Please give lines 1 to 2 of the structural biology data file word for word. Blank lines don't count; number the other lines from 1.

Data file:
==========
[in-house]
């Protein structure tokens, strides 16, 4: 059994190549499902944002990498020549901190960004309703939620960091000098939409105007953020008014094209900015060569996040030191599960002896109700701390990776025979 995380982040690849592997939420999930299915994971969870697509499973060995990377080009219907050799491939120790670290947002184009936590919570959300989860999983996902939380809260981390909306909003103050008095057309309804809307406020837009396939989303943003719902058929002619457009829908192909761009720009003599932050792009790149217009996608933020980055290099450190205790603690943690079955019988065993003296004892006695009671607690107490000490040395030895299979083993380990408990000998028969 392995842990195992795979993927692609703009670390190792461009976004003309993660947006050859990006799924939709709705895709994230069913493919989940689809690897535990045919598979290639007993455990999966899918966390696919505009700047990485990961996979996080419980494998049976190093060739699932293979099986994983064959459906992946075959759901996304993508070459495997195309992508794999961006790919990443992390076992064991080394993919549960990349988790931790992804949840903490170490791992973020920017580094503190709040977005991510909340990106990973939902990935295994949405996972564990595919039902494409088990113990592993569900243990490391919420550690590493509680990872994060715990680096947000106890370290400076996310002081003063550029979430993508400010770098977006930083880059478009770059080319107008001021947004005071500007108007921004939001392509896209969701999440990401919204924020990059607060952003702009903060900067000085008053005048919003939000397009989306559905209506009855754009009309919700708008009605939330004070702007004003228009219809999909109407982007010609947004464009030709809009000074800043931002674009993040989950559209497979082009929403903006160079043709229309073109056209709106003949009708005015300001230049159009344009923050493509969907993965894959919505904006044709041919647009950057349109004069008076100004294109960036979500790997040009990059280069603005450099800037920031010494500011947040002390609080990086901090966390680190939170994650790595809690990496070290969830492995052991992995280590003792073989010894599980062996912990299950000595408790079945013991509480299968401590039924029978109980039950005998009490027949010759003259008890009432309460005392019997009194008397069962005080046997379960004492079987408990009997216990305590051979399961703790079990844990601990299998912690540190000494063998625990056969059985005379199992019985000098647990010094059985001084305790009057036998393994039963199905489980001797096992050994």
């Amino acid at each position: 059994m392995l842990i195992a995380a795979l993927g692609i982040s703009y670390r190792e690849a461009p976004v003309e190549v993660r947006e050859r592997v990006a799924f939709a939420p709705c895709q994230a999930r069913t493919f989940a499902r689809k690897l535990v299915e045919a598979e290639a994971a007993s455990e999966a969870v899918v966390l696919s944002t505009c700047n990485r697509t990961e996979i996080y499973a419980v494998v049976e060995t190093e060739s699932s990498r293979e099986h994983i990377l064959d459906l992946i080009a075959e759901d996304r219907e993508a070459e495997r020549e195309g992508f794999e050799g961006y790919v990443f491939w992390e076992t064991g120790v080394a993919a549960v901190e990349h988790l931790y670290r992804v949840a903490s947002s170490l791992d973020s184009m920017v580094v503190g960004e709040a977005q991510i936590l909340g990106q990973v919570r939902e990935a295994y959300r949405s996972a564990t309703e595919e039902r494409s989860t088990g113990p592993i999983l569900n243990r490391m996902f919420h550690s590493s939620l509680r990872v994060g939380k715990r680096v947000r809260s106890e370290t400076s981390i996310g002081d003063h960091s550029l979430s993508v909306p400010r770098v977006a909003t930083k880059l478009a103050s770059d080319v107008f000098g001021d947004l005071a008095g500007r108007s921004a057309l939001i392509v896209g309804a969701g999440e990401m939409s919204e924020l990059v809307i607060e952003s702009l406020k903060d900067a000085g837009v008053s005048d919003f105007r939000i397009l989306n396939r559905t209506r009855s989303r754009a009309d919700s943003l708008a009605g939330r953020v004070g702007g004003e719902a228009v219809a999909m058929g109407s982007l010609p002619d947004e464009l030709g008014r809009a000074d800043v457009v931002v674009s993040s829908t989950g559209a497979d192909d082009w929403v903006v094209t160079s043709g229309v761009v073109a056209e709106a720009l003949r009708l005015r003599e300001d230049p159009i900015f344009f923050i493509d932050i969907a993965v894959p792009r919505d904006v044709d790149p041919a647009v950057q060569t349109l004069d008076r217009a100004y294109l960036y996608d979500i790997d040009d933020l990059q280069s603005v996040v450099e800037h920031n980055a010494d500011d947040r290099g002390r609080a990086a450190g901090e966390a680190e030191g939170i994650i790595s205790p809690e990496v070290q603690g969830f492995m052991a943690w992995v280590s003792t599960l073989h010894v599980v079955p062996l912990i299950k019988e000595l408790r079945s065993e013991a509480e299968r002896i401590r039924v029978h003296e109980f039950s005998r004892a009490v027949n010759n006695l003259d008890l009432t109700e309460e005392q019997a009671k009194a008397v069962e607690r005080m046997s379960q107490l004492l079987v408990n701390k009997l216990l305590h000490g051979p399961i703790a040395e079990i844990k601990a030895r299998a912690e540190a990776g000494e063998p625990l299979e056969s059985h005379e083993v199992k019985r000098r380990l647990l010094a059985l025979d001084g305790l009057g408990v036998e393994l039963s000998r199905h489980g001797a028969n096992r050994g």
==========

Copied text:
[in-house]
């Protein structure tokens, strides 16, 4: 059994190549499902944002990498020549901190960004309703939620960091000098939409105007953020008014094209900015060569996040030191599960002896109700701390990776025979 995380982040690849592997939420999930299915994971969870697509499973060995990377080009219907050799491939120790670290947002184009936590919570959300989860999983996902939380809260981390909306909003103050008095057309309804809307406020837009396939989303943003719902058929002619457009829908192909761009720009003599932050792009790149217009996608933020980055290099450190205790603690943690079955019988065993003296004892006695009671607690107490000490040395030895299979083993380990408990000998028969 392995842990195992795979993927692609703009670390190792461009976004003309993660947006050859990006799924939709709705895709994230069913493919989940689809690897535990045919598979290639007993455990999966899918966390696919505009700047990485990961996979996080419980494998049976190093060739699932293979099986994983064959459906992946075959759901996304993508070459495997195309992508794999961006790919990443992390076992064991080394993919549960990349988790931790992804949840903490170490791992973020920017580094503190709040977005991510909340990106990973939902990935295994949405996972564990595919039902494409088990113990592993569900243990490391919420550690590493509680990872994060715990680096947000106890370290400076996310002081003063550029979430993508400010770098977006930083880059478009770059080319107008001021947004005071500007108007921004939001392509896209969701999440990401919204924020990059607060952003702009903060900067000085008053005048919003939000397009989306559905209506009855754009009309919700708008009605939330004070702007004003228009219809999909109407982007010609947004464009030709809009000074800043931002674009993040989950559209497979082009929403903006160079043709229309073109056209709106003949009708005015300001230049159009344009923050493509969907993965894959919505904006044709041919647009950057349109004069008076100004294109960036979500790997040009990059280069603005450099800037920031010494500011947040002390609080990086901090966390680190939170994650790595809690990496070290969830492995052991992995280590003792073989010894599980062996912990299950000595408790079945013991509480299968401590039924029978109980039950005998009490027949010759003259008890009432309460005392019997009194008397069962005080046997379960004492079987408990009997216990305590051979399961703790079990844990601990299998912690540190000494063998625990056969059985005379199992019985000098647990010094059985001084305790009057036998393994039963199905489980001797096992050994």